Plantinga Calls This A Good Argument for God’s Existence?

The title of my post might come across as snarky, so I want to begin my making it clear that is not my intent. In fact, I want to go on record as saying I have great respect for Plantinga's skill as a philosopher. Among other things, I think he succeeded in his attempt to refute Mackie's version of the argument from evil.Perhaps because I have to come hold Plantinga's work to such a high standard, I continue to be surprised whenever I read Plantinga's version of the so-called argument from … [Read more...]

In Defense of an Evidential Argument from Evil: A Reply to William Lane Craig

Abstract: In a popular article about general arguments from evil against the existence of an all-powerful, all-knowing, and perfectly good God, William Lane Craig raises objections to such arguments that are consistent with those he earlier raised against Paul Draper's evidential pain-and-pleasure argument from evil in an oral debate with Draper in 1998. In this article Jeffery Jay Lowder considers whether Craig's points have any force in rebutting Draper's writings on his pain-and-pleasure … [Read more...]

The VICTIMs of Christian Apologetics

My latest video, "The VICTIMs of Christian Apologetics: The Things Apologists Falsely Say Depend on God, But, if God Exists, God Depends on Them," is now available on YouTube. It is a narration of some of the many hundreds of PowerPoint slides I created in preparation for my recent debate with Frank Turek on naturalism vs. theism.This video presentation is a (roughly) 2 hour 30 minute critique of Frank Turek's latest book, Stealing from God: Why Atheists Need God to Make Their Case. T … [Read more...]

An Evidential Argument from Evil: Natural Inequality

I want to quickly sketch an evidential (aka "explanatory" aka "abductive" aka "F-Inductive") argument from evil, one which focuses exclusively on natural inequality.  The argument is not mine; it belongs to Moti Mizrahi.The key point of Mizrahi's argument, which he credits to an insight of John Rawls, is this: ... natural endowments are undeserved.Now, if natural endowments are undeserved, then the fact that one person is more innately endowed than another is arbitrary from a moral point of … [Read more...]

When are Theistic Arguments “God-of-the-Gaps” Arguments?

In a recent post, Victor Reppert asks: Is there any theistic argument [from/in natural theology] that can't be accused of being a god-of-the-gaps argument? Is this an all-purpose reply to all natural theology? My answers are "yes" to the first question and "no" to the second question.I think it would helpful if everyone would agree upon or stipulate what it means for an argument to be a "God-of-the-gaps" argument.Here's my proposal: "God-of-the-gaps" arguments have the following … [Read more...]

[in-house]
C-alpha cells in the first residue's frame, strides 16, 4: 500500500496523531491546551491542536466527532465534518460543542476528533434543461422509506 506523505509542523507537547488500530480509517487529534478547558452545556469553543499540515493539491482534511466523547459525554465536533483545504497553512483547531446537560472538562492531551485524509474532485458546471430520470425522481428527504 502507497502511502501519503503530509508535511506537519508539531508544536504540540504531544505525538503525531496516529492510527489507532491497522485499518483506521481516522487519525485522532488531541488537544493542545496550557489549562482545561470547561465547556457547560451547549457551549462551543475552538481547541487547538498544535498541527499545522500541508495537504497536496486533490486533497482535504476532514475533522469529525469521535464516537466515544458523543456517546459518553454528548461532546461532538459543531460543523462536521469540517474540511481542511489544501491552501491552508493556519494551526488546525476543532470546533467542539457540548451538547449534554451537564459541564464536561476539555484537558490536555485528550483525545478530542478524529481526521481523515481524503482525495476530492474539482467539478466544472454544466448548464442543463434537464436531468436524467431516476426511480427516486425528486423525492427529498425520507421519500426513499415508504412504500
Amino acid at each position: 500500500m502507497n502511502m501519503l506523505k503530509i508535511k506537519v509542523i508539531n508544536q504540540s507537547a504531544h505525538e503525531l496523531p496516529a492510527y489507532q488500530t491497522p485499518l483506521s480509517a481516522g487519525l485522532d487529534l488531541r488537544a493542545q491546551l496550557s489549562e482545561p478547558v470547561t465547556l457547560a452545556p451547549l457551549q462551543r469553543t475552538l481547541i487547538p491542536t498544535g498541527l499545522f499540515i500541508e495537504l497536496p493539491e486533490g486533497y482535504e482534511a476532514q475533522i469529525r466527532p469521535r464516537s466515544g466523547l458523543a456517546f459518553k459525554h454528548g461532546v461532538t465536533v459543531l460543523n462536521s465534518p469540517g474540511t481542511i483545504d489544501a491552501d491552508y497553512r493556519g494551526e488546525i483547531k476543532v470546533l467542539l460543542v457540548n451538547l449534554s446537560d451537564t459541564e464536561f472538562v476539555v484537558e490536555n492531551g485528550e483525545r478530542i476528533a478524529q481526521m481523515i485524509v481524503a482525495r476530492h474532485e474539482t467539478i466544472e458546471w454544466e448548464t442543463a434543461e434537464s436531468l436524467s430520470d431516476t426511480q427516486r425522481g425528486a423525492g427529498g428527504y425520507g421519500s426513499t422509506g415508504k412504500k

An F-Inductive Moral Argument for Theism

Here is an F-inductive argument for theism based on ontologically objective moral values. Note that this argument assumes that such things exist. If you don't think they exist, then you may want to skip reading this post.As usual, let B be our background information; E be the evidence to be explained (in this case, the existence of ontologically objective moral values); T be theism; and N be naturalism. Here is the explanatory argument.1. E is known to be true, i.e., Pr(E) is close to 1. … [Read more...]

A Good F-Inductive Argument for Theism based on Consciousness

I was waiting for someone to bring this up in the combox on my recent post on Swinburne's cosmological argument, but no one did. The argument from consciousness (to theism) is a parallel argument to the cosmological argument against theism.In the cosmological argument against theism, I pointed out that naturalism entails a physical universe whereas theism does not. Since a physical universe exists, it follows that the universe is evidence favoring naturalism over theism.The parallel … [Read more...]

F-Inductive Arguments: A New Type of Inductive Argument

In his extensive writings, the prestigious philosopher Richard Swinburne makes a useful distinction between two types of inductive arguments. Let B be our background information or evidence; E be the evidence to be explained; and H be an explanatory hypothesis.“C-inductive argument”: an argument in which the premisses confirm  or add to the probability of the conclusion, i.e., P(H | E & B) > P(H | B).“P-inductive argument”: an argument in which the premisses make the conclusion pro … [Read more...]